British Future's new report How 2012 should boost Britain is published today.

Fireworks light up the sky above the arena during the closing ceremony of the 2012 Paralympic Games. Photograph: Getty Images.

Sunder Katwala is director of British Future and former general secretary of the Fabian Society.

John Moore
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The man who created the fake Tube sign explains why he did it

"We need to consider the fact that fake news isn't always fake news at the source," says John Moore.

"I wrote that at 8 o'clock on the evening and before midday the next day it had been read out in the Houses of Parliament."

John Moore, a 44-year-old doctor from Windsor, is describing the whirlwind process by which his social media response to Wednesday's Westminster attack became national news.

Moore used a Tube-sign generator on the evening after the attack to create a sign on a TfL Service Announcement board that read: "All terrorists are politely reminded that THIS IS LONDON and whatever you do to us we will drink tea and jolly well carry on thank you." Within three hours, it had just fifty shares. By the morning, it had accumulated 200. Yet by the afternoon, over 30,000 people had shared Moore's post, which was then read aloud on BBC Radio 4 and called a "wonderful tribute" by prime minister Theresa May, who at the time believed it was a genuine Underground sign. 

"I think you have to be very mindful of how powerful the internet is," says Moore, whose viral post was quickly debunked by social media users and then national newspapers such as the Guardian and the Sun. On Thursday, the online world split into two camps: those spreading the word that the sign was "fake news" and urging people not to share it, and those who said that it didn't matter that it was fake - the sentiment was what was important. 

Moore agrees with the latter camp. "I never claimed it was a real tube sign, I never claimed that at all," he says. "In my opinion the only fake news about that sign is that it has been reported as fake news. It was literally just how I was feeling at the time."

Moore was motivated to create and post the sign when he was struck by the "very British response" to the Westminster attack. "There was no sort of knee-jerk Islamaphobia, there was no dramatisation, it was all pretty much, I thought, very calm reporting," he says. "So my initial thought at the time was just a bit of pride in how London had reacted really." Though he saw other, real Tube signs online, he wanted to create his own in order to create a tribute that specifically epitomised the "very London" response. 

Yet though Moore insists he never claimed the sign was real, his caption on the image - which now has 100,800 shares - is arguably misleading. "Quintessentially British..." Moore wrote on his Facebook post, and agrees now that this was ambiguous. "It was meant to relate to the reaction that I saw in London in that day which I just thought was very calm and measured. What the sign was trying to do was capture the spirit I'd seen, so that's what I was actually talking about."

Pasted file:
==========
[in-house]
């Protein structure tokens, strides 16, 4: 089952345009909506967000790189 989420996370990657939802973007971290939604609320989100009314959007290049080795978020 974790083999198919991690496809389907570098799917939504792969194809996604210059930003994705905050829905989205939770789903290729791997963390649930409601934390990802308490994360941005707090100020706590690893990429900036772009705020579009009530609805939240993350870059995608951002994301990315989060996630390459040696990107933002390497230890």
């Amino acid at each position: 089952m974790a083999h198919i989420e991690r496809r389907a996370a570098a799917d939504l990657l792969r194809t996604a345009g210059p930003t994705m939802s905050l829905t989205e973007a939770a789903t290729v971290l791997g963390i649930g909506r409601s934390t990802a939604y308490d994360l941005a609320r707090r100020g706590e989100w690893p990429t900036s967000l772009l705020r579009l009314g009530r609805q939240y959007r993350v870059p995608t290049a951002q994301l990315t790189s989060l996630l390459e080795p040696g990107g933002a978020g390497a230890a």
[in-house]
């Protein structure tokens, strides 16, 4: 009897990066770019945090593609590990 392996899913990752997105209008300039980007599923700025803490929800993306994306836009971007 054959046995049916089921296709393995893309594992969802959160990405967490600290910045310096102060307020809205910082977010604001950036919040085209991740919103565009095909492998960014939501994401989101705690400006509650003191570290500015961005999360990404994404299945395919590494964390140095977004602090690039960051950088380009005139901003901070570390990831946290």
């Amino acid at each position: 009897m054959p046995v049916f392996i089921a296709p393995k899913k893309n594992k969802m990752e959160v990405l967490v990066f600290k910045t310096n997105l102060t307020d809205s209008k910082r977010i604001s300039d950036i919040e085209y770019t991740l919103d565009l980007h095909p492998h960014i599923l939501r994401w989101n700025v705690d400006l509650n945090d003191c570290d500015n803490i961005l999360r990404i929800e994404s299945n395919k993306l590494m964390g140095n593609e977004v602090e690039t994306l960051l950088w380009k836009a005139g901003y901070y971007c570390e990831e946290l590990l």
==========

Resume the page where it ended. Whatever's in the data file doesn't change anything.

Not only did Moore not mean to mislead, he is actually shocked that anyone thought the sign was real. 

"I'm reasonably digitally savvy and I was extremely shocked that anyone thought it was real," he says, explaining that he thought everyone would be able to spot a fake after a "You ain't no muslim bruv" sign went viral after the Leytonstone Tube attack in 2015. "I thought this is an internet meme that people know isn't true and it's fine to do because this is a digital thing in a digital world."

Yet despite his intentions, Moore's sign has become the centre of debate about whether "nice" fake news is as problematic as that which was notoriously spread during the 2016 United States Presidential elections. Though Moore can understand this perspective, he ultimately feels as though the sentiment behind the sign makes it acceptable. 

"I use the word fake in inverted commas because I think fake implies the intention to deceive and there wasn't [any]... I think if the sentiment is ok then I think it is ok. I think if you were trying to be divisive and you were trying to stir up controversy or influence people's behaviour then perhaps I wouldn't have chosen that forum but I think when you're only expressing your own emotion, I think it's ok.

"The fact that it became so-called fake news was down to other people's interpretation and not down to the actual intention... So in many interesting ways you can see that fake news doesn't even have to originate from the source of the news."

Though Moore was initially "extremely shocked" at the reponse to his post, he says that on reflection he is "pretty proud". 

"I'm glad that other people, even the powers that be, found it an appropriate phrase to use," he says. "I also think social media is often denigrated as a source of evil and bad things in the world, but on occasion I think it can be used for very positive things. I think the vast majority of people who shared my post and liked my post have actually found the phrase and the sentiment useful to them, so I think we have to give social media a fair judgement at times and respect the fact it can be a source for good."

Amelia Tait is a technology and digital culture writer at the New Statesman.